"Japanese hamachi, which is a sushi grade product, because of the concerns there is no way we're going to carry a product such as that right now," he said.
The concerns are over possible radiation contamination in the fish.
Radioactive water has been pouring into the Pacific Ocean from the damage Fukushima nuclear plant.
Tiny fish were caught in Japan with unsafe levels of iodine and cesium in waters south of the plant.
"Some of the fish that are feeding there may be picking up some radiation and we don't want to be harvesting that here in the United States if they do," said Vidar Wespestad, a scientist with the American Fisherman's Research Foundation.
Torpedo-shaped tuna leave the waters off Japan every spring, swimming at speeds of 50 mph to the waters off Oregon and Washington, arriving late summer.
Before it gets there, it may well have spent time in some of the most radioactive water on earth.
Some in the fishing industry are now urging the government to test the fish when they arrive.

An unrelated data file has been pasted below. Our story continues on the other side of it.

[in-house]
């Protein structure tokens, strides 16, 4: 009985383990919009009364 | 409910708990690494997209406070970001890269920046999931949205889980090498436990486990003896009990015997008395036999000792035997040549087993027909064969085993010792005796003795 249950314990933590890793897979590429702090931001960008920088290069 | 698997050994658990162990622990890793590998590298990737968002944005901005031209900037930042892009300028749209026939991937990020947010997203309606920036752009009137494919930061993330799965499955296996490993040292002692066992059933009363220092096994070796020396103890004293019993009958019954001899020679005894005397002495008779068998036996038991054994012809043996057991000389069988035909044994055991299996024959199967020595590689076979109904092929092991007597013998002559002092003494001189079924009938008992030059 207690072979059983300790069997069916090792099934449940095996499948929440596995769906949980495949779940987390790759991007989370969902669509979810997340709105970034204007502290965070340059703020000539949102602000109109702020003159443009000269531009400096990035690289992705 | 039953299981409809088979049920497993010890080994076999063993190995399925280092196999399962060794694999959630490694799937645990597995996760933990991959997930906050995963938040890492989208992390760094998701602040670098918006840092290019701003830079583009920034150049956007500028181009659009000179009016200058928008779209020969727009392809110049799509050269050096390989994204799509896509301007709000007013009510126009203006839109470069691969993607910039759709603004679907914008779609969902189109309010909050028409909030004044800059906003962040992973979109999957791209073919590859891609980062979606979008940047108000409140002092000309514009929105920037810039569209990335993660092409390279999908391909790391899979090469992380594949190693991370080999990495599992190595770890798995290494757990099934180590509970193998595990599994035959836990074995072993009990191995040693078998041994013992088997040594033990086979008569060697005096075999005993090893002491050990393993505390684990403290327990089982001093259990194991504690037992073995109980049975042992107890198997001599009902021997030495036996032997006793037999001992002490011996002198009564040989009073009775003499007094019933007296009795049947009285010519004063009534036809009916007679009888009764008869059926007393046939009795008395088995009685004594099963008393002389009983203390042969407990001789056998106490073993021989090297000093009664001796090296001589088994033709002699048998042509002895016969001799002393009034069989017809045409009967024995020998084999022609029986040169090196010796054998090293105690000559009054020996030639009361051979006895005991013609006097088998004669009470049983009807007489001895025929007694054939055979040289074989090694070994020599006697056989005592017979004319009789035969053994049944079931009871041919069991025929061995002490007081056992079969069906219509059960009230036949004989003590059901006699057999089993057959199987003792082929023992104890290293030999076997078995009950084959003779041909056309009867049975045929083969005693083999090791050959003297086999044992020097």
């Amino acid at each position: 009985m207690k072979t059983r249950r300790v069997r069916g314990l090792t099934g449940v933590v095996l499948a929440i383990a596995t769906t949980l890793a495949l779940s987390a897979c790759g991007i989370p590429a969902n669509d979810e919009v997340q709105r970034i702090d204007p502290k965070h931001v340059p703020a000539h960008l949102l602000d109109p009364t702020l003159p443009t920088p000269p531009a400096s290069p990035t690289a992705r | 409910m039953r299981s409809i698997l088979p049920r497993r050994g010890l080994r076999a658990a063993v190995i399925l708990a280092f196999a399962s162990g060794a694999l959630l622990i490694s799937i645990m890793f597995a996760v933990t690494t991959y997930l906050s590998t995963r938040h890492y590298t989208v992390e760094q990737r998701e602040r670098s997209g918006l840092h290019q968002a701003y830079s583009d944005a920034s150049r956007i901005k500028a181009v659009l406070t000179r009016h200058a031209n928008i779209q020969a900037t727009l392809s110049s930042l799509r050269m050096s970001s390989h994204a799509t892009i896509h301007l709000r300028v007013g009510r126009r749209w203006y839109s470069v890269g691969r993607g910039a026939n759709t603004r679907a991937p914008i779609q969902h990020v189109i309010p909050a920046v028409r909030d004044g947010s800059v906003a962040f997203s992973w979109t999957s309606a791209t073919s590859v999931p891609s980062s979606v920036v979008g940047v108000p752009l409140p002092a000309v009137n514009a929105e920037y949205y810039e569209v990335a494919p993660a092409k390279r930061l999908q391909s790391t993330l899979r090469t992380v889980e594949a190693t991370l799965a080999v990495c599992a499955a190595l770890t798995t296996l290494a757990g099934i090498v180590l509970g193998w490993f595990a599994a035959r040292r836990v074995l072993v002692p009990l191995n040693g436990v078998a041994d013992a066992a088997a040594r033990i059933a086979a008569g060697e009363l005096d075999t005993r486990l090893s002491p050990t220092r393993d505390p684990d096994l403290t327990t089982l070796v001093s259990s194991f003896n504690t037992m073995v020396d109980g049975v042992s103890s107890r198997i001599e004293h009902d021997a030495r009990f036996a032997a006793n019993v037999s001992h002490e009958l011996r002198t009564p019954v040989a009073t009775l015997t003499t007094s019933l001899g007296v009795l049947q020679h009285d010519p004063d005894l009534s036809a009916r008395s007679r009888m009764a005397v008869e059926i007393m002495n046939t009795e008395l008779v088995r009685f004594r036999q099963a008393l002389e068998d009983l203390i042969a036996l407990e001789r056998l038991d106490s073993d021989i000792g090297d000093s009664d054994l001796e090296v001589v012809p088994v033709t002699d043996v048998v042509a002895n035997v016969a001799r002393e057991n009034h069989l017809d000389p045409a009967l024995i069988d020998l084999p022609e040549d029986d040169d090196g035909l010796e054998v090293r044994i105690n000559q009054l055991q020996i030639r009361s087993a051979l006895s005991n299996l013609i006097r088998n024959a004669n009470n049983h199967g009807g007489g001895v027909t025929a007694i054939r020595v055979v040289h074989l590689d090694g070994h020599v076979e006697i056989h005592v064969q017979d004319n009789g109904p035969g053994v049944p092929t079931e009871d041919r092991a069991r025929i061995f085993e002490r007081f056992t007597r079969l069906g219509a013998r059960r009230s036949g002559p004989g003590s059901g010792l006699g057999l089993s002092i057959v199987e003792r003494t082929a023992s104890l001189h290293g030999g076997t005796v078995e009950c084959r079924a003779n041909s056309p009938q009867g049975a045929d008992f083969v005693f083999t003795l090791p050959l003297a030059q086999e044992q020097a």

Scientists who've studied the effects of radiation on fish say cesium accumulates in muscle tissue, and migration patterns should be studied because different size fish are affected differently.
"There is a potential for genetic damage to these tunas for instance, as well as impacts on their reproductive abilities," said Timothy Mousseau, a professor of biological sciences at the University of South Carolina.
Customers dining on seafood at Fish King, Kagawa's fish market, on Tuesday night had little concern about radiation contamination in the fish they consumed.
"There are going to be a lot of people that have their reservation, but for the moment, I feel that things are safe until further notice," said Isabel Garcia of Alhambra.